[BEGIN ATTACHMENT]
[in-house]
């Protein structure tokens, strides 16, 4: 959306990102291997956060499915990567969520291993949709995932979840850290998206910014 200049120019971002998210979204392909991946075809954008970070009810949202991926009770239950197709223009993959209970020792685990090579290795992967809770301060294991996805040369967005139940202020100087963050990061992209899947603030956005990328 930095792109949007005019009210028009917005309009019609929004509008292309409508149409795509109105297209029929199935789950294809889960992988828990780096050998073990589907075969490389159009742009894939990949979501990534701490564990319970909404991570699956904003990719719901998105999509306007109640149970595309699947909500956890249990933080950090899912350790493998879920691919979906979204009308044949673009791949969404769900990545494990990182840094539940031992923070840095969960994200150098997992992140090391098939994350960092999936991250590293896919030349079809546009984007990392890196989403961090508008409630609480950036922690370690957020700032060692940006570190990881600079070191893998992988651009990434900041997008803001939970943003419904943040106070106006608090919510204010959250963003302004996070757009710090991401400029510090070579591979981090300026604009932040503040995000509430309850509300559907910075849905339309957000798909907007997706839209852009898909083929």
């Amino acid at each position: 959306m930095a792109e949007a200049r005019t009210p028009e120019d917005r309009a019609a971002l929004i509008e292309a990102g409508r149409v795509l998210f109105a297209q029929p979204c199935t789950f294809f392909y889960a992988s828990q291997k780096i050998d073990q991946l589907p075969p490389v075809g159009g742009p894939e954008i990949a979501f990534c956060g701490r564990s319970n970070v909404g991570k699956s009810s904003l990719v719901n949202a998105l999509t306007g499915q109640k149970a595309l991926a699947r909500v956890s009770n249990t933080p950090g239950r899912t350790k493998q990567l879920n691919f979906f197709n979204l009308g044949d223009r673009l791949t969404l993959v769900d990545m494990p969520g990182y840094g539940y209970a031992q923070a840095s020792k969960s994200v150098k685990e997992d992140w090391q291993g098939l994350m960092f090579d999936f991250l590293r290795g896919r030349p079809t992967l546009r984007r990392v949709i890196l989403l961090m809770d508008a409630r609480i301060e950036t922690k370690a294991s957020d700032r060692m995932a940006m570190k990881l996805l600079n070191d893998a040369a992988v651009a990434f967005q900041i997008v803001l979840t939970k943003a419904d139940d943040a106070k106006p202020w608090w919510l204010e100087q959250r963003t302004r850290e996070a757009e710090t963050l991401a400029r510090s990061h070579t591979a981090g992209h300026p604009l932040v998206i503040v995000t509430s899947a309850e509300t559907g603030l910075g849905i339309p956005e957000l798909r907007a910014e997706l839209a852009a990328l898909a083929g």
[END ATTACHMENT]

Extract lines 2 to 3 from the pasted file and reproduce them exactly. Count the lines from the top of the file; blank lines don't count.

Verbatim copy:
């Protein structure tokens, strides 16, 4: 959306990102291997956060499915990567969520291993949709995932979840850290998206910014 200049120019971002998210979204392909991946075809954008970070009810949202991926009770239950197709223009993959209970020792685990090579290795992967809770301060294991996805040369967005139940202020100087963050990061992209899947603030956005990328 930095792109949007005019009210028009917005309009019609929004509008292309409508149409795509109105297209029929199935789950294809889960992988828990780096050998073990589907075969490389159009742009894939990949979501990534701490564990319970909404991570699956904003990719719901998105999509306007109640149970595309699947909500956890249990933080950090899912350790493998879920691919979906979204009308044949673009791949969404769900990545494990990182840094539940031992923070840095969960994200150098997992992140090391098939994350960092999936991250590293896919030349079809546009984007990392890196989403961090508008409630609480950036922690370690957020700032060692940006570190990881600079070191893998992988651009990434900041997008803001939970943003419904943040106070106006608090919510204010959250963003302004996070757009710090991401400029510090070579591979981090300026604009932040503040995000509430309850509300559907910075849905339309957000798909907007997706839209852009898909083929």
């Amino acid at each position: 959306m930095a792109e949007a200049r005019t009210p028009e120019d917005r309009a019609a971002l929004i509008e292309a990102g409508r149409v795509l998210f109105a297209q029929p979204c199935t789950f294809f392909y889960a992988s828990q291997k780096i050998d073990q991946l589907p075969p490389v075809g159009g742009p894939e954008i990949a979501f990534c956060g701490r564990s319970n970070v909404g991570k699956s009810s904003l990719v719901n949202a998105l999509t306007g499915q109640k149970a595309l991926a699947r909500v956890s009770n249990t933080p950090g239950r899912t350790k493998q990567l879920n691919f979906f197709n979204l009308g044949d223009r673009l791949t969404l993959v769900d990545m494990p969520g990182y840094g539940y209970a031992q923070a840095s020792k969960s994200v150098k685990e997992d992140w090391q291993g098939l994350m960092f090579d999936f991250l590293r290795g896919r030349p079809t992967l546009r984007r990392v949709i890196l989403l961090m809770d508008a409630r609480i301060e950036t922690k370690a294991s957020d700032r060692m995932a940006m570190k990881l996805l600079n070191d893998a040369a992988v651009a990434f967005q900041i997008v803001l979840t939970k943003a419904d139940d943040a106070k106006p202020w608090w919510l204010e100087q959250r963003t302004r850290e996070a757009e710090t963050l991401a400029r510090s990061h070579t591979a981090g992209h300026p604009l932040v998206i503040v995000t509430s899947a309850e509300t559907g603030l910075g849905i339309p956005e957000l798909r907007a910014e997706l839209a852009a990328l898909a083929g």